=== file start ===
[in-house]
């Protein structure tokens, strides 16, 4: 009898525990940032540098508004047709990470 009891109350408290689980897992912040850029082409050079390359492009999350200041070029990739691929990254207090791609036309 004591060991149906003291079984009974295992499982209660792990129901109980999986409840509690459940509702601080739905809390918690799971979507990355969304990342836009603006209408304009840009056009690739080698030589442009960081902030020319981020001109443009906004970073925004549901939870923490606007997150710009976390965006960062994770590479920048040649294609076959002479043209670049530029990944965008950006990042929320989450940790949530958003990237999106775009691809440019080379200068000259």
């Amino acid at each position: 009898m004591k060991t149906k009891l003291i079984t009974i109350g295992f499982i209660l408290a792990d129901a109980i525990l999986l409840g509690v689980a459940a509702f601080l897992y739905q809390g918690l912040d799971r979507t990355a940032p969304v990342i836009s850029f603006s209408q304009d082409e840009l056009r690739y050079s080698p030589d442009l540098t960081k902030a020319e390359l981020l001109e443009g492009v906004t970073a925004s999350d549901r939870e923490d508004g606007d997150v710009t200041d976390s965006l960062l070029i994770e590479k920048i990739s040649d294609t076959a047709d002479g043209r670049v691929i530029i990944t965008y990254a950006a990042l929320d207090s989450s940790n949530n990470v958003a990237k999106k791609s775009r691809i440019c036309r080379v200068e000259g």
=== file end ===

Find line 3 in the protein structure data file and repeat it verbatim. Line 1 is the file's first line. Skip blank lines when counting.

């Amino acid at each position: 009898m004591k060991t149906k009891l003291i079984t009974i109350g295992f499982i209660l408290a792990d129901a109980i525990l999986l409840g509690v689980a459940a509702f601080l897992y739905q809390g918690l912040d799971r979507t990355a940032p969304v990342i836009s850029f603006s209408q304009d082409e840009l056009r690739y050079s080698p030589d442009l540098t960081k902030a020319e390359l981020l001109e443009g492009v906004t970073a925004s999350d549901r939870e923490d508004g606007d997150v710009t200041d976390s965006l960062l070029i994770e590479k920048i990739s040649d294609t076959a047709d002479g043209r670049v691929i530029i990944t965008y990254a950006a990042l929320d207090s989450s940790n949530n990470v958003a990237k999106k791609s775009r691809i440019c036309r080379v200068e000259g």